The Philippines took Beijing to the Permanent Court of Arbitration in The Hague after the seizure of Scarborough Shoal, insisting that China had breached international law. Yet China has already indicated it will not honour the international court’s ruling if it goes against Beijing.

China is bound by the United Nations Convention on the Law of the Sea (UNCLOS), which it has ratified. The law states that sub-sea structures, such as reefs, cannot be claimed as sovereign coastline, and that building artificial structures on top of them does not turn them into sovereign territory either.

The UNCLOS typically gives states an exclusive economic zone up to 200 nautical miles from their coastline. The reefs and islands in the South China Sea are more than 500 miles from the Chinese mainland, which would leave most of the islands in the territorial waters of the Philippines and Malaysia.

While China, Vietnam, the Philippines, and Malaysia have ratified the treaty, the U.S. has not, arguing that it infringed upon U.S. sovereignty in its maritime operations.

Beijing also says it upholds the right of freedom of navigation in the South China Sea but Foreign Minister Wang Yi warned, in March 2016, that this did not equal the “freedom to run amok.”

Beijing has repeatedly warned against U.S. interference in the region yet the U.S. Navy continues to oppose the Chinese initiative, deploying additional warships to the disputed zone and conducting maneuvers near artificial islands, citing the “freedom of navigation” principle.

Freedom of navigation is especially important in the case of the South China Sea as it is a vital waterway for global commerce through which approximately $5 trillion in trade is shipped every year and about $1.2 trillion from The United States alone.

Air Force Colonel Larry Card, commander of the Pacific Command’s Air Contingent said, “Free trade depends on our ability to move goods.” China says its actions pose no threat to commercial shipping, and it accuses Washington of undermining regional peace and stability and promoting militarization of the South China Sea.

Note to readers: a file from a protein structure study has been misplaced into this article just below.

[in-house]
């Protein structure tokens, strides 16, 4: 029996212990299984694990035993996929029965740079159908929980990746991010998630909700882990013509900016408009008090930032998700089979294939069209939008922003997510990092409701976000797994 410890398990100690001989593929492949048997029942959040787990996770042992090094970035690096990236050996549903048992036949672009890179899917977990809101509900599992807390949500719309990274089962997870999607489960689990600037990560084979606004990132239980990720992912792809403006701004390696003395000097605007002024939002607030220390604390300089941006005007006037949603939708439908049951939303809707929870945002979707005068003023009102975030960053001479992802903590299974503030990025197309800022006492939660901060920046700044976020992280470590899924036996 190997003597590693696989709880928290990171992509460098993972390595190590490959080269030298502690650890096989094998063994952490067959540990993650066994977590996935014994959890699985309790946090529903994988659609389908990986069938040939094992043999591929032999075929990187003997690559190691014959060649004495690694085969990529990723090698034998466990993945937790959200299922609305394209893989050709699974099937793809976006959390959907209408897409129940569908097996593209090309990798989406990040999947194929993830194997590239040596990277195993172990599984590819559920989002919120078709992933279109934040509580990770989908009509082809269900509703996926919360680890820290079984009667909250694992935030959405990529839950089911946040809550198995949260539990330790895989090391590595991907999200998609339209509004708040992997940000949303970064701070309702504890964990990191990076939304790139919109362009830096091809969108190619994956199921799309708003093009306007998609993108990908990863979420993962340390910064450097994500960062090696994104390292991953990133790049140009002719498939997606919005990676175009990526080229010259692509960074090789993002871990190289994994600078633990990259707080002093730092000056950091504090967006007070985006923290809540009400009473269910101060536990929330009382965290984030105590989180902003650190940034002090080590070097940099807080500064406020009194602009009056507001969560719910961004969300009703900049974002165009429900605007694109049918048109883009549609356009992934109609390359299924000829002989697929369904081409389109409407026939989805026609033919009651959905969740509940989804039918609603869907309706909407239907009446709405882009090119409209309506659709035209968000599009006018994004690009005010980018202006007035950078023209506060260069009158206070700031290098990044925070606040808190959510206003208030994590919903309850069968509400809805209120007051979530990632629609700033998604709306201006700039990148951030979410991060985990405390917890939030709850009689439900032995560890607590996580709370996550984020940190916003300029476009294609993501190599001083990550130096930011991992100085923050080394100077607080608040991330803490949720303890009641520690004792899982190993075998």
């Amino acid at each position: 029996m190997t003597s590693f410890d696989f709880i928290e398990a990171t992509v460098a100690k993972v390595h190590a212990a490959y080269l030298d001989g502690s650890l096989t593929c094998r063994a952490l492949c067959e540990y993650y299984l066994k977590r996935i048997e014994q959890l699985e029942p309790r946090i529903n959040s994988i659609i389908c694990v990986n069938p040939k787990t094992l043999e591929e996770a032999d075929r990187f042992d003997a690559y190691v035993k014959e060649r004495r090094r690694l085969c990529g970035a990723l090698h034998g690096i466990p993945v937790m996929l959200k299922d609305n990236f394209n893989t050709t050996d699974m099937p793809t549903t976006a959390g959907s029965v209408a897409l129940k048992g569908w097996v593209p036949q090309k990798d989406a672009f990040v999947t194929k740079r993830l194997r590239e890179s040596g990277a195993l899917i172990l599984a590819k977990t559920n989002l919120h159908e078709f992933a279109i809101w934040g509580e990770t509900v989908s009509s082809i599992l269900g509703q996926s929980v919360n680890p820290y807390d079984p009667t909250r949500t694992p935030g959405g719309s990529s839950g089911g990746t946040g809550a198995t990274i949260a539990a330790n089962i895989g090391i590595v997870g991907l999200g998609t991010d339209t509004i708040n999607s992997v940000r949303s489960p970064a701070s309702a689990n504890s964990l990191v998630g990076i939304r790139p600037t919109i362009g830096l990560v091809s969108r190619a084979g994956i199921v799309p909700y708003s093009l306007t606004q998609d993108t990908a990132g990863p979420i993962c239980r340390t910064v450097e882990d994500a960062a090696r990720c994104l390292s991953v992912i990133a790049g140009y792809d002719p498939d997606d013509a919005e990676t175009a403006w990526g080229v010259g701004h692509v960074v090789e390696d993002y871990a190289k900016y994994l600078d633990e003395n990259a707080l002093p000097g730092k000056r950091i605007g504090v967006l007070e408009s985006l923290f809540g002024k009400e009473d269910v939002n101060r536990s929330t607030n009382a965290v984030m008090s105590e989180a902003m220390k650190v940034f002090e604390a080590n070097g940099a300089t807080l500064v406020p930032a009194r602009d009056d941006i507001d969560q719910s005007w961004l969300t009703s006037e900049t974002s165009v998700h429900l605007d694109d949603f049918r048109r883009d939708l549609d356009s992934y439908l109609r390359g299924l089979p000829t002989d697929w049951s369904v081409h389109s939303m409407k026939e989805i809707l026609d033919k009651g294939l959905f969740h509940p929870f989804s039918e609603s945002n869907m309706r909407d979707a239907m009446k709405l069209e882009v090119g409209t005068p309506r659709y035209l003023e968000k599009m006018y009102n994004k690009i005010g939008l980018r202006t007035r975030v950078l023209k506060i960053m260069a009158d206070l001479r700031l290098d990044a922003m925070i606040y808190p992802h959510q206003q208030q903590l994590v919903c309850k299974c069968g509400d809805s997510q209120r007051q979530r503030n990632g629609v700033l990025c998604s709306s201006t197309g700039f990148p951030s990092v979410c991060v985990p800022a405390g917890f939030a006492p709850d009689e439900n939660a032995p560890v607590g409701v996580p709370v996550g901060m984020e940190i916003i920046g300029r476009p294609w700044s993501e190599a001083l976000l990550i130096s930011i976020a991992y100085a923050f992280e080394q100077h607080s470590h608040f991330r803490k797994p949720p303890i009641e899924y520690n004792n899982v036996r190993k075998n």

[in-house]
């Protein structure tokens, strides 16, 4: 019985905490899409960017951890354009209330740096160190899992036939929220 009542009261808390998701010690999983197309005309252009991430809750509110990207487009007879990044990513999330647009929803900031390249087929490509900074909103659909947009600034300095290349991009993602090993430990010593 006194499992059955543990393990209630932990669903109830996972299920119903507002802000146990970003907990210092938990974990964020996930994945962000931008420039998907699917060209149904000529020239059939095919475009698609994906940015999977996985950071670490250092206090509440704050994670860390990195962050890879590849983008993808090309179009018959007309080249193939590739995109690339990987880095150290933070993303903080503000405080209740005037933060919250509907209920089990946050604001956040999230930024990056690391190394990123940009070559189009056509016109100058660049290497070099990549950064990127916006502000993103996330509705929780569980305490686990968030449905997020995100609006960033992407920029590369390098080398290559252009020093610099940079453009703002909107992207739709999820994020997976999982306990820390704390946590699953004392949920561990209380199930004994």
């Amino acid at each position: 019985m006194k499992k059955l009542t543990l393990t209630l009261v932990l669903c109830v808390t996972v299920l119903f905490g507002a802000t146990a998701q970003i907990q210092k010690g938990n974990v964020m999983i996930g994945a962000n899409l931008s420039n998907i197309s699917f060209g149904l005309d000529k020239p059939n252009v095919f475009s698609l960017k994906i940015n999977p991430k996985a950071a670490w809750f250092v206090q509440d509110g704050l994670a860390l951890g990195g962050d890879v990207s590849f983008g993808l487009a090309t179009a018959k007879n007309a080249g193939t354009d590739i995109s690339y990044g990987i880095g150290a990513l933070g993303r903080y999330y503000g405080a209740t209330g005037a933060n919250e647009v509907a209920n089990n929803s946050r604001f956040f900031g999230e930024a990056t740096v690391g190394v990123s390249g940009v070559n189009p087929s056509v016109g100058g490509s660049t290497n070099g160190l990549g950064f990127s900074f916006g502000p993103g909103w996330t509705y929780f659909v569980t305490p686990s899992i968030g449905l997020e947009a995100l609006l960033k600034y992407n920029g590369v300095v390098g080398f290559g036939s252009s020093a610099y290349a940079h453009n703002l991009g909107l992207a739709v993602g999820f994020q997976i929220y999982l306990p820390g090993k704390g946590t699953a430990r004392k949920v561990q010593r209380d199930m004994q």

This a clear instance of China attempting to expand its power and influence in the region, while ignoring international laws, for future economic gains and military dominance. Despite the lack of legitimacy in these territorial claims, the Chinese government shows no signs of altering U.S. behaviour and little interest in improving relations with the U.S. or its regional neighbours.

Photo courtesy of Communication Specialist Seaman David Flewellyn (Flickr).

Disclaimer: Any views or opinions expressed in articles are solely those of the authors and do not necessarily represent the views of the NATO Association of Canada.

Kristyn Byrne
Kristyn completed her undergraduate degree in Political Science and International Relations from Carleton University. Her particular interests lie in the history of the Soviet Union and the Eastern European politics. She moved to the United Arab Emirates (UAE) after graduating and had the opportunity to travel, in her travels she interacted with many diverse groups of people. Recently, she has moved back to Canada and is looking for prospects related to her field.